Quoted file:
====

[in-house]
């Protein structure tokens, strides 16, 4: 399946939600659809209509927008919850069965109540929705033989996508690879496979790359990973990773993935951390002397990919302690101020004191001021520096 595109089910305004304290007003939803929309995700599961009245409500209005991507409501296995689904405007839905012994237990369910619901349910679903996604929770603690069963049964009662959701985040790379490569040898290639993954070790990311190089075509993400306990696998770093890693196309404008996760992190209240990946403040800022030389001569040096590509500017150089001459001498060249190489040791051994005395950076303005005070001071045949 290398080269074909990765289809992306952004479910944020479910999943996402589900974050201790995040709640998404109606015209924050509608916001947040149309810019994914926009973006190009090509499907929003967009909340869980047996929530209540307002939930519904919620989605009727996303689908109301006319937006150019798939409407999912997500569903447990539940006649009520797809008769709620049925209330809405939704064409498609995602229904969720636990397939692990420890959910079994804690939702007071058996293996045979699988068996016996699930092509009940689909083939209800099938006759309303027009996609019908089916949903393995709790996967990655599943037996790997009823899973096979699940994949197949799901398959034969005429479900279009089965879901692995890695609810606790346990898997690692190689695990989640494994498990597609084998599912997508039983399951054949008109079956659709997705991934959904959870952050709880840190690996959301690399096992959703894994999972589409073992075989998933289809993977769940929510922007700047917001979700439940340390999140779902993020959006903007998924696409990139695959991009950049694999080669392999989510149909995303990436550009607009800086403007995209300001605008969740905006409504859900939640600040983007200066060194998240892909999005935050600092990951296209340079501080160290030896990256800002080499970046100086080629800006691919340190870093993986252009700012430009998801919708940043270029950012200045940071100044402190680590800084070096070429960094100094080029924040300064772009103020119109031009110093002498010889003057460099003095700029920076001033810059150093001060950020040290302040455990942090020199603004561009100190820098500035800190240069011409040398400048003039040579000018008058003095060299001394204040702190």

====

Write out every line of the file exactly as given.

[in-house]
């Protein structure tokens, strides 16, 4: 399946939600659809209509927008919850069965109540929705033989996508690879496979790359990973990773993935951390002397990919302690101020004191001021520096 595109089910305004304290007003939803929309995700599961009245409500209005991507409501296995689904405007839905012994237990369910619901349910679903996604929770603690069963049964009662959701985040790379490569040898290639993954070790990311190089075509993400306990696998770093890693196309404008996760992190209240990946403040800022030389001569040096590509500017150089001459001498060249190489040791051994005395950076303005005070001071045949 290398080269074909990765289809992306952004479910944020479910999943996402589900974050201790995040709640998404109606015209924050509608916001947040149309810019994914926009973006190009090509499907929003967009909340869980047996929530209540307002939930519904919620989605009727996303689908109301006319937006150019798939409407999912997500569903447990539940006649009520797809008769709620049925209330809405939704064409498609995602229904969720636990397939692990420890959910079994804690939702007071058996293996045979699988068996016996699930092509009940689909083939209800099938006759309303027009996609019908089916949903393995709790996967990655599943037996790997009823899973096979699940994949197949799901398959034969005429479900279009089965879901692995890695609810606790346990898997690692190689695990989640494994498990597609084998599912997508039983399951054949008109079956659709997705991934959904959870952050709880840190690996959301690399096992959703894994999972589409073992075989998933289809993977769940929510922007700047917001979700439940340390999140779902993020959006903007998924696409990139695959991009950049694999080669392999989510149909995303990436550009607009800086403007995209300001605008969740905006409504859900939640600040983007200066060194998240892909999005935050600092990951296209340079501080160290030896990256800002080499970046100086080629800006691919340190870093993986252009700012430009998801919708940043270029950012200045940071100044402190680590800084070096070429960094100094080029924040300064772009103020119109031009110093002498010889003057460099003095700029920076001033810059150093001060950020040290302040455990942090020199603004561009100190820098500035800190240069011409040398400048003039040579000018008058003095060299001394204040702190």